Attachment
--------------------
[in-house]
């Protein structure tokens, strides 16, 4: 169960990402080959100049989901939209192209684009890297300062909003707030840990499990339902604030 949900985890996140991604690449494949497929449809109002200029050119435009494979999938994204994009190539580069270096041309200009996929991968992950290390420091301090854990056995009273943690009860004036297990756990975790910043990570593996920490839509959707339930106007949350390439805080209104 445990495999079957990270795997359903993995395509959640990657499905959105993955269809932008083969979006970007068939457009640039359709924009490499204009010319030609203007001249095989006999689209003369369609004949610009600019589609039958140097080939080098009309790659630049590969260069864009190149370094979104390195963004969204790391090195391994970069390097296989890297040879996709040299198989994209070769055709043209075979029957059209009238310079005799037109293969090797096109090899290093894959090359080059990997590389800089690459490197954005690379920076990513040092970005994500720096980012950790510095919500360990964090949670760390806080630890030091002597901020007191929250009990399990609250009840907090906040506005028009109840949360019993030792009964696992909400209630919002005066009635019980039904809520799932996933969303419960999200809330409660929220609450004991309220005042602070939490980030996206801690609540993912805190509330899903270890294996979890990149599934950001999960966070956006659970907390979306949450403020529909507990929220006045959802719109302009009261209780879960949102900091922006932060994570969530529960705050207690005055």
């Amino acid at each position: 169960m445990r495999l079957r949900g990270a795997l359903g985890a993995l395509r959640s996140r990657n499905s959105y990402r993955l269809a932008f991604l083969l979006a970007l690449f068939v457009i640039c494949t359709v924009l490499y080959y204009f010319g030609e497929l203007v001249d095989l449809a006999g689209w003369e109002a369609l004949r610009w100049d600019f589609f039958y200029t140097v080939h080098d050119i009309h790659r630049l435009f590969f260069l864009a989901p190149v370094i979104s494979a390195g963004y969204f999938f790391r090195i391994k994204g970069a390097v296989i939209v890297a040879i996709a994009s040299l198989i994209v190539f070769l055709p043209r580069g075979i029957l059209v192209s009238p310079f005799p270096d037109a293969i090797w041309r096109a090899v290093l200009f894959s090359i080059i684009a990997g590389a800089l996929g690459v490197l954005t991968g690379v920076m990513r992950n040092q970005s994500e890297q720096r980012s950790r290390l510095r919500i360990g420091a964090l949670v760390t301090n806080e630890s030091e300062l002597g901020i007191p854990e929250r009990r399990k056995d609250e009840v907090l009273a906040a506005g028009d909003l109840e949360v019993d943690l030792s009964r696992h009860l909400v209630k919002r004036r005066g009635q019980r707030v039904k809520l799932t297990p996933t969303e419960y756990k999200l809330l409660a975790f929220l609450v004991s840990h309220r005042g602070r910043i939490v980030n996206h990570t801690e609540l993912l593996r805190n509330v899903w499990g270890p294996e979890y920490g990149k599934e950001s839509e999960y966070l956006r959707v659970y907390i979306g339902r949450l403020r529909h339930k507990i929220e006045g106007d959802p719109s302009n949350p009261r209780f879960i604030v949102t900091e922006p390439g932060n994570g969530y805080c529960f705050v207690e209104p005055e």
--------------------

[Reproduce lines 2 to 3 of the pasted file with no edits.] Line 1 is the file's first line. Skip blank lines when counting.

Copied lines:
């Protein structure tokens, strides 16, 4: 169960990402080959100049989901939209192209684009890297300062909003707030840990499990339902604030 949900985890996140991604690449494949497929449809109002200029050119435009494979999938994204994009190539580069270096041309200009996929991968992950290390420091301090854990056995009273943690009860004036297990756990975790910043990570593996920490839509959707339930106007949350390439805080209104 445990495999079957990270795997359903993995395509959640990657499905959105993955269809932008083969979006970007068939457009640039359709924009490499204009010319030609203007001249095989006999689209003369369609004949610009600019589609039958140097080939080098009309790659630049590969260069864009190149370094979104390195963004969204790391090195391994970069390097296989890297040879996709040299198989994209070769055709043209075979029957059209009238310079005799037109293969090797096109090899290093894959090359080059990997590389800089690459490197954005690379920076990513040092970005994500720096980012950790510095919500360990964090949670760390806080630890030091002597901020007191929250009990399990609250009840907090906040506005028009109840949360019993030792009964696992909400209630919002005066009635019980039904809520799932996933969303419960999200809330409660929220609450004991309220005042602070939490980030996206801690609540993912805190509330899903270890294996979890990149599934950001999960966070956006659970907390979306949450403020529909507990929220006045959802719109302009009261209780879960949102900091922006932060994570969530529960705050207690005055």
């Amino acid at each position: 169960m445990r495999l079957r949900g990270a795997l359903g985890a993995l395509r959640s996140r990657n499905s959105y990402r993955l269809a932008f991604l083969l979006a970007l690449f068939v457009i640039c494949t359709v924009l490499y080959y204009f010319g030609e497929l203007v001249d095989l449809a006999g689209w003369e109002a369609l004949r610009w100049d600019f589609f039958y200029t140097v080939h080098d050119i009309h790659r630049l435009f590969f260069l864009a989901p190149v370094i979104s494979a390195g963004y969204f999938f790391r090195i391994k994204g970069a390097v296989i939209v890297a040879i996709a994009s040299l198989i994209v190539f070769l055709p043209r580069g075979i029957l059209v192209s009238p310079f005799p270096d037109a293969i090797w041309r096109a090899v290093l200009f894959s090359i080059i684009a990997g590389a800089l996929g690459v490197l954005t991968g690379v920076m990513r992950n040092q970005s994500e890297q720096r980012s950790r290390l510095r919500i360990g420091a964090l949670v760390t301090n806080e630890s030091e300062l002597g901020i007191p854990e929250r009990r399990k056995d609250e009840v907090l009273a906040a506005g028009d909003l109840e949360v019993d943690l030792s009964r696992h009860l909400v209630k919002r004036r005066g009635q019980r707030v039904k809520l799932t297990p996933t969303e419960y756990k999200l809330l409660a975790f929220l609450v004991s840990h309220r005042g602070r910043i939490v980030n996206h990570t801690e609540l993912l593996r805190n509330v899903w499990g270890p294996e979890y920490g990149k599934e950001s839509e999960y966070l956006r959707v659970y907390i979306g339902r949450l403020r529909h339930k507990i929220e006045g106007d959802p719109s302009n949350p009261r209780f879960i604030v949102t900091e922006p390439g932060n994570g969530y805080c529960f705050v207690e209104p005055e």